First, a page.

I always thought Philip Johnson was a very serious man, with his black glasses and stern face. But it’s clear, he was not afraid to experiment. Adjacent to the glass house is a brick house. And the pavilion shown above is a bit of an optical illusion as the ceiling is only 5’3″ in height, meant to appear further away than it really is.

Philip Johnson died in the glass house in 2005, at the age of 98. If you are in the NYC area, it is the perfect day trip by car or train. The fog installation is on until November.



I’m a follower of Nicholas Kristof‘s column and the Half the Sky movement he has led with his wife, Sheryl WuDunn. After reading the book, I was inspired to sponsor women in Rwanda through Women for Women, and educated on
the potential of a girl’s education, despite the threat it poses. While this past Sunday’s column comes off as a softer subject in the midst of his usual reporting on inequalities around the world, it takes one to know Kristof to understand he actually really wants us to visit the far-off places, for the far-reaching potential that it would make the world a better place.

Read it here.



And, adding no. 53 of this to my to-do list.


Faroe Islands. Photo by Hans J. Hansen.



I went to Palm Springs for the first time a few weeks ago. I’ve not seen much of the Southwest at all, and aside from seeing my best friend, was mostly excited about a trip to Joshua Tree. As I nosed around for places to stay, I saw that the Ace had a location in Palm Springs, which totally satisfied my vision of doing a morning of hiking in the desert in the early morning, and swimming in a pool and lounging with a michelada in the hot afternoon.

I am always at odds when it comes to staying at hotels. The practical side of me hates spending lots of money on something that will disappear as soon as the stay is over. The designer side of me wants to stay at a place that is well-considered and special. I most often settle for the place that looks clean enough and not much more.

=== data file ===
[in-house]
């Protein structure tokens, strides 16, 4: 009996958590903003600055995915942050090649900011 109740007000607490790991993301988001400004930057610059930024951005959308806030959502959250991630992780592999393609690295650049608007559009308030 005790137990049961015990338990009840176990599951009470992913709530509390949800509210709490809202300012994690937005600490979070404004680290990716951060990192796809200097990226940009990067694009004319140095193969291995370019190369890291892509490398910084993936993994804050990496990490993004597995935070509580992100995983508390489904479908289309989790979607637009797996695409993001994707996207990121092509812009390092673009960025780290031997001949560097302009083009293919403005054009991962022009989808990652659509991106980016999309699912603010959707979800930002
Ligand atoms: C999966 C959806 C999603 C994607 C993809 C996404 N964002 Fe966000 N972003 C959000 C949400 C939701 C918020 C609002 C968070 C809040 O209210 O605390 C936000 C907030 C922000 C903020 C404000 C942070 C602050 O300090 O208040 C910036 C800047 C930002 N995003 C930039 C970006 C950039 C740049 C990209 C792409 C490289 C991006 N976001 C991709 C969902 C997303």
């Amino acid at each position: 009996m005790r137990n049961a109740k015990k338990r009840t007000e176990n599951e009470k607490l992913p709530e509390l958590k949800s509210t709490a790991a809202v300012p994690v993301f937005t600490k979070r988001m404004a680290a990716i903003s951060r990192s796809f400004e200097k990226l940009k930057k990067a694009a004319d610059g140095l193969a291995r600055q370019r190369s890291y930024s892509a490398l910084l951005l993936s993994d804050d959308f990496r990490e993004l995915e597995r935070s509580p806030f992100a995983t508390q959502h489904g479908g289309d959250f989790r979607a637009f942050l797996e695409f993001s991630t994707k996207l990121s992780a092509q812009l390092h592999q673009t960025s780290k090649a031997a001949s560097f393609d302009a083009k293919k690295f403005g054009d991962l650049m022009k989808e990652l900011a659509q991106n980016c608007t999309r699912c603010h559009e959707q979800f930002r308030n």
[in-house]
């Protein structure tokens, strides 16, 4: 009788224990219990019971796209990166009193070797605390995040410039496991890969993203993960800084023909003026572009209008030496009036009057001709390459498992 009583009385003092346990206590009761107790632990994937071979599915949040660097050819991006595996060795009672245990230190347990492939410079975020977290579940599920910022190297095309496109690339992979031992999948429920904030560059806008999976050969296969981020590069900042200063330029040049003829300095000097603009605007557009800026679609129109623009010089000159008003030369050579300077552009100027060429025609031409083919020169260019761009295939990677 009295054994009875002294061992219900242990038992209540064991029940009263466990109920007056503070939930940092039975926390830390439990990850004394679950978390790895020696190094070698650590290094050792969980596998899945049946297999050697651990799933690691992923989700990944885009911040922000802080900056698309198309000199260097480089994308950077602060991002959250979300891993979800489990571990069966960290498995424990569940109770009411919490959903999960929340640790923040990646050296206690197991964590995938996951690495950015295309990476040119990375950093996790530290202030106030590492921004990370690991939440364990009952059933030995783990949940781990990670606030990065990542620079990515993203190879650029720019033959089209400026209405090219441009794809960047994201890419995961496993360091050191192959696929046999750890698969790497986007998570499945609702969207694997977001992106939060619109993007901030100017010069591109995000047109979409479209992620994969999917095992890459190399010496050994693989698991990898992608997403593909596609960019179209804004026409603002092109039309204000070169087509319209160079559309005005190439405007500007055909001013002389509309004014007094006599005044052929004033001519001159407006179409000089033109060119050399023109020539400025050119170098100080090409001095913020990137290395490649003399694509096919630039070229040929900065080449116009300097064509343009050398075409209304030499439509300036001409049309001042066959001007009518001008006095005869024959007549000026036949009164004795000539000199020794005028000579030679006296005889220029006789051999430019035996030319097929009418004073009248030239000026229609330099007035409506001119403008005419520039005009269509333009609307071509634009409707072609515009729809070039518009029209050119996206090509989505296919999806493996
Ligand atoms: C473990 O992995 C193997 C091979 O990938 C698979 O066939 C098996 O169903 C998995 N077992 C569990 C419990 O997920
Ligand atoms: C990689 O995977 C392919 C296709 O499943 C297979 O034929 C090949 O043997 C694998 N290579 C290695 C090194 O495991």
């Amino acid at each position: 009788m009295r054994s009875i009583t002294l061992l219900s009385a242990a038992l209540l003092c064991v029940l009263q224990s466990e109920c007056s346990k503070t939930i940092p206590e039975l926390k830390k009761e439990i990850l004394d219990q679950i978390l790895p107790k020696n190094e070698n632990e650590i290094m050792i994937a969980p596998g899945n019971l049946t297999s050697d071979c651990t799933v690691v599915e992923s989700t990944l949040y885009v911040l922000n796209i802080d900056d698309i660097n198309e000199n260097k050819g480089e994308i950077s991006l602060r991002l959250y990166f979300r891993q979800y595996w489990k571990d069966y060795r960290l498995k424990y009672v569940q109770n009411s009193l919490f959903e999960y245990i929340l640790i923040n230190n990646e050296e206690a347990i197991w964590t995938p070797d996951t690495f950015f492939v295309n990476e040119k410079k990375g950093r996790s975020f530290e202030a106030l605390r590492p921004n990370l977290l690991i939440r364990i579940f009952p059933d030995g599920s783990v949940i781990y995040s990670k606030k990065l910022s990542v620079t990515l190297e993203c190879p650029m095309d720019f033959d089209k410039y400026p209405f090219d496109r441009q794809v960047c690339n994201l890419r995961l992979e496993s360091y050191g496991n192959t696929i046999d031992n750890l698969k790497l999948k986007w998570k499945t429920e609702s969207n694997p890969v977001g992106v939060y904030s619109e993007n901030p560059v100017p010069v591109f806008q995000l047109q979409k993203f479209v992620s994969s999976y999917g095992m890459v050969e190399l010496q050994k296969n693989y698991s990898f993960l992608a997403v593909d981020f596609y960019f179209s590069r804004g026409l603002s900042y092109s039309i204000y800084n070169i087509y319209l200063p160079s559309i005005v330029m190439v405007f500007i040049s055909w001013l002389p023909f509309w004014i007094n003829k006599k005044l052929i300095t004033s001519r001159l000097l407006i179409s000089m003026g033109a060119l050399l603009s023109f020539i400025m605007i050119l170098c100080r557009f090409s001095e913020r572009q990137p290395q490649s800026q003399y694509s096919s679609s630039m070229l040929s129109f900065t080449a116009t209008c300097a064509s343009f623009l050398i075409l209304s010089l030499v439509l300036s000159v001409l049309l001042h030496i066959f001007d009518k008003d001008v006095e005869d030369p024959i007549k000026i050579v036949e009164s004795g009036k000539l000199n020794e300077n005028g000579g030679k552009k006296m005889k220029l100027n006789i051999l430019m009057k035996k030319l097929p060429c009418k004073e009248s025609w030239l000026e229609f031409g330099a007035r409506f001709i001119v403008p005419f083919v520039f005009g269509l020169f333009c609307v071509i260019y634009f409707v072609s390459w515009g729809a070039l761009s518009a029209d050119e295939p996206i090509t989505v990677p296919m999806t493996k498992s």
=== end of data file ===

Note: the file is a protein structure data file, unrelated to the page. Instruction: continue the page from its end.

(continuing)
The Ace in Palm Springs is my idea of a perfect hotel. The rates are affordable, and the rooms are just the right amount of detail (and more fun than fussy).

From the ace website, this is the room we stayed in:




And here are a few details I noted:





Artwork in the room for sale:




A little black make up towel:


The hotel used to be a “mid-century desert modern former Westward Ho with a Denny’s.” The cafe made me think of the episode of MadMen when Don is on the Ho Jo account and goes for a visit:





On my way between the two pools:





And the pool. The glorious pool. Quiet in the morning with its orderly shades:




In full disclosure, I do have to point out the fact that we went in the heat of summer, which is the winter of Palm Springs, when the locals hibernate inside their air conditioned rooms and no one is caught wandering outdoors in the noon-to-6pm afternoon sun. Our room rates were low, the hotel was quiet, and the trade-off was a 110° forecast. But I loved it, and it was perhaps the perfect city escape and final extra defrost that I so needed. And I am encouraged, by how much there is left to discover, in places near and far, that can suddenly change your secure feeling of how much you know of the world around you and somehow, then… the adventure is only just beginning.


Back from a splendid vacation in Palm Springs, and I can’t stop thinking about the chilled corn soup I had at this Austrian restaurant. I know what you’re wondering — corn soup, Palm Springs, Austrian food? But it all made sense at the time (could have been the 112° desert heat)! Found a recipe to try to replicate:

From Bon Appetit:

Chilled Corn Soup with Lobster Salad


Photo by Ditte Isager


Speaking of chilled soup makes me think of my all-time favorite, first tasted when traveling in southern Spain. It’s a creamy version of a standard gazpacho, but made creamy by adding bread. Recipe here!

Gazpacho Andaluz from Saveur